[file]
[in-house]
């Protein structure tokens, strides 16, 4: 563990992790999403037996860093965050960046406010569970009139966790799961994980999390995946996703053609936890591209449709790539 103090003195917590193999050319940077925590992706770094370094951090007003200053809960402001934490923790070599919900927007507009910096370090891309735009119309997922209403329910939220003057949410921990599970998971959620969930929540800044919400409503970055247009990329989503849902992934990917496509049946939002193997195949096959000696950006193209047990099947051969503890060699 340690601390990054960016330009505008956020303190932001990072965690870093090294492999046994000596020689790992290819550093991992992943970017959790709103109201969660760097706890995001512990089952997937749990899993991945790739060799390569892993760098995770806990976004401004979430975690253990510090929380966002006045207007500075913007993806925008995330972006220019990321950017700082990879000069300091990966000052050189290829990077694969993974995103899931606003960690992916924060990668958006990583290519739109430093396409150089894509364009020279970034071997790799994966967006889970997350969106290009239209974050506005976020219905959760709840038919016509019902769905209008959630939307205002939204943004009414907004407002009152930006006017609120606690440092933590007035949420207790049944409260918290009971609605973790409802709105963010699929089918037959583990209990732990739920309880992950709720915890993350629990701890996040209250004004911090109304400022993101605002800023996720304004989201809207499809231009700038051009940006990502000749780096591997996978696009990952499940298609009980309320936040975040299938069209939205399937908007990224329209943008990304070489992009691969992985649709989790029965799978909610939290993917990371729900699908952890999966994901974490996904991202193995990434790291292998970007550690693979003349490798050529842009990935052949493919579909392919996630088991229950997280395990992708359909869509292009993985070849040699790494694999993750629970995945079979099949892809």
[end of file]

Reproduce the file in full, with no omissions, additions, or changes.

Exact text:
[in-house]
């Protein structure tokens, strides 16, 4: 563990992790999403037996860093965050960046406010569970009139966790799961994980999390995946996703053609936890591209449709790539 103090003195917590193999050319940077925590992706770094370094951090007003200053809960402001934490923790070599919900927007507009910096370090891309735009119309997922209403329910939220003057949410921990599970998971959620969930929540800044919400409503970055247009990329989503849902992934990917496509049946939002193997195949096959000696950006193209047990099947051969503890060699 340690601390990054960016330009505008956020303190932001990072965690870093090294492999046994000596020689790992290819550093991992992943970017959790709103109201969660760097706890995001512990089952997937749990899993991945790739060799390569892993760098995770806990976004401004979430975690253990510090929380966002006045207007500075913007993806925008995330972006220019990321950017700082990879000069300091990966000052050189290829990077694969993974995103899931606003960690992916924060990668958006990583290519739109430093396409150089894509364009020279970034071997790799994966967006889970997350969106290009239209974050506005976020219905959760709840038919016509019902769905209008959630939307205002939204943004009414907004407002009152930006006017609120606690440092933590007035949420207790049944409260918290009971609605973790409802709105963010699929089918037959583990209990732990739920309880992950709720915890993350629990701890996040209250004004911090109304400022993101605002800023996720304004989201809207499809231009700038051009940006990502000749780096591997996978696009990952499940298609009980309320936040975040299938069209939205399937908007990224329209943008990304070489992009691969992985649709989790029965799978909610939290993917990371729900699908952890999966994901974490996904991202193995990434790291292998970007550690693979003349490798050529842009990935052949493919579909392919996630088991229950997280395990992708359909869509292009993985070849040699790494694999993750629970995945079979099949892809």